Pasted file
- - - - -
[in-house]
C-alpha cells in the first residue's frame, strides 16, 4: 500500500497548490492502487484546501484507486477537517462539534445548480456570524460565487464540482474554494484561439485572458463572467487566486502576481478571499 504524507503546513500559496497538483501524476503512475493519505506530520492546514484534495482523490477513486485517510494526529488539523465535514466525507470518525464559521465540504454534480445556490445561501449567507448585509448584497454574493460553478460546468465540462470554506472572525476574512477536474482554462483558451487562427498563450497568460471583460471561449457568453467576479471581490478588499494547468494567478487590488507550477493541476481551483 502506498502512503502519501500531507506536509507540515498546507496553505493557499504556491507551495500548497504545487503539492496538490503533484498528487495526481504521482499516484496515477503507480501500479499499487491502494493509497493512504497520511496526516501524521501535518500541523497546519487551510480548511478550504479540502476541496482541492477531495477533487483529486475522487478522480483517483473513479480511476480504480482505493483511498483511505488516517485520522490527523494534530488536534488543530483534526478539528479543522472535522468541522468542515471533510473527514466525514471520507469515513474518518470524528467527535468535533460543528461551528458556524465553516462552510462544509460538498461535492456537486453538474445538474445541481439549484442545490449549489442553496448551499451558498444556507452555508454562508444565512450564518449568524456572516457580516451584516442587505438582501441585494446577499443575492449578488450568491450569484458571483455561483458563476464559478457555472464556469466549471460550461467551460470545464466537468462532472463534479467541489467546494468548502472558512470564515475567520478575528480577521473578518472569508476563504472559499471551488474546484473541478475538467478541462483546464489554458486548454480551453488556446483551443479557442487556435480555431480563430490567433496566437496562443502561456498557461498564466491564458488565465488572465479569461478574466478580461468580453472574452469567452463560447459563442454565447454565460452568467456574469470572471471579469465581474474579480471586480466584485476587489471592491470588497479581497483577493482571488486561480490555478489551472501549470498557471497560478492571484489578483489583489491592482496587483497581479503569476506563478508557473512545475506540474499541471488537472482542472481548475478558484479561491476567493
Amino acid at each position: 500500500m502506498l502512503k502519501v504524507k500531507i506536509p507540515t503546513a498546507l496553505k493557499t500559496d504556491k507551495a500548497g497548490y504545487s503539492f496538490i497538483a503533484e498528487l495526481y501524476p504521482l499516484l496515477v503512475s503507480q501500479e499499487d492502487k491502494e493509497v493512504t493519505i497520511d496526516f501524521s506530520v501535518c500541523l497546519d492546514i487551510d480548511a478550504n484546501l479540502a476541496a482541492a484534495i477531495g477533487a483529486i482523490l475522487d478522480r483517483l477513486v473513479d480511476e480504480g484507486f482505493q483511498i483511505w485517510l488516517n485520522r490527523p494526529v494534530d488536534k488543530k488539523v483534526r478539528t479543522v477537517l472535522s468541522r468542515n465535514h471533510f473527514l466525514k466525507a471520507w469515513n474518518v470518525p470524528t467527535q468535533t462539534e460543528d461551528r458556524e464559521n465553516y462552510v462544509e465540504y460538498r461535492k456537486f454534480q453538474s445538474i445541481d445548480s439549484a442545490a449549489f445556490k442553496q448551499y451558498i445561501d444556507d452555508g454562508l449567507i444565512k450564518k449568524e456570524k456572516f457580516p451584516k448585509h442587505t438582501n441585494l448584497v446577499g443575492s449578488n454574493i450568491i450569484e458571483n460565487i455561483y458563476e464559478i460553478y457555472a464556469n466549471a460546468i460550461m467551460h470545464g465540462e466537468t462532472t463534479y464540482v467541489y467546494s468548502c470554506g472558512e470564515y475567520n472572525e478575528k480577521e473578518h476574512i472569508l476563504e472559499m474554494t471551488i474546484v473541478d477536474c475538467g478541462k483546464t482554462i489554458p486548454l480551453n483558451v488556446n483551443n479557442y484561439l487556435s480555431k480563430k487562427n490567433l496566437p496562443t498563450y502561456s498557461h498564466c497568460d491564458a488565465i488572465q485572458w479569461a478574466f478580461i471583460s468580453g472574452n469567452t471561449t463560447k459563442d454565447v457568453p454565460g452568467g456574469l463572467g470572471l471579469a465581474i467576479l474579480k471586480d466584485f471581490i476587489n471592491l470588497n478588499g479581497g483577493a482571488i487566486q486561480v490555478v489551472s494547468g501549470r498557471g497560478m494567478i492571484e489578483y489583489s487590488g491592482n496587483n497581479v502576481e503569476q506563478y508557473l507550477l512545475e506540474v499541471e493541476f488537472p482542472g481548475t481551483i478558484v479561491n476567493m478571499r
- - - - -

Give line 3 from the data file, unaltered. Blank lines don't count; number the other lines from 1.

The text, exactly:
Amino acid at each position: 500500500m502506498l502512503k502519501v504524507k500531507i506536509p507540515t503546513a498546507l496553505k493557499t500559496d504556491k507551495a500548497g497548490y504545487s503539492f496538490i497538483a503533484e498528487l495526481y501524476p504521482l499516484l496515477v503512475s503507480q501500479e499499487d492502487k491502494e493509497v493512504t493519505i497520511d496526516f501524521s506530520v501535518c500541523l497546519d492546514i487551510d480548511a478550504n484546501l479540502a476541496a482541492a484534495i477531495g477533487a483529486i482523490l475522487d478522480r483517483l477513486v473513479d480511476e480504480g484507486f482505493q483511498i483511505w485517510l488516517n485520522r490527523p494526529v494534530d488536534k488543530k488539523v483534526r478539528t479543522v477537517l472535522s468541522r468542515n465535514h471533510f473527514l466525514k466525507a471520507w469515513n474518518v470518525p470524528t467527535q468535533t462539534e460543528d461551528r458556524e464559521n465553516y462552510v462544509e465540504y460538498r461535492k456537486f454534480q453538474s445538474i445541481d445548480s439549484a442545490a449549489f445556490k442553496q448551499y451558498i445561501d444556507d452555508g454562508l449567507i444565512k450564518k449568524e456570524k456572516f457580516p451584516k448585509h442587505t438582501n441585494l448584497v446577499g443575492s449578488n454574493i450568491i450569484e458571483n460565487i455561483y458563476e464559478i460553478y457555472a464556469n466549471a460546468i460550461m467551460h470545464g465540462e466537468t462532472t463534479y464540482v467541489y467546494s468548502c470554506g472558512e470564515y475567520n472572525e478575528k480577521e473578518h476574512i472569508l476563504e472559499m474554494t471551488i474546484v473541478d477536474c475538467g478541462k483546464t482554462i489554458p486548454l480551453n483558451v488556446n483551443n479557442y484561439l487556435s480555431k480563430k487562427n490567433l496566437p496562443t498563450y502561456s498557461h498564466c497568460d491564458a488565465i488572465q485572458w479569461a478574466f478580461i471583460s468580453g472574452n469567452t471561449t463560447k459563442d454565447v457568453p454565460g452568467g456574469l463572467g470572471l471579469a465581474i467576479l474579480k471586480d466584485f471581490i476587489n471592491l470588497n478588499g479581497g483577493a482571488i487566486q486561480v490555478v489551472s494547468g501549470r498557471g497560478m494567478i492571484e489578483y489583489s487590488g491592482n496587483n497581479v502576481e503569476q506563478y508557473l507550477l512545475e506540474v499541471e493541476f488537472p482542472g481548475t481551483i478558484v479561491n476567493m478571499r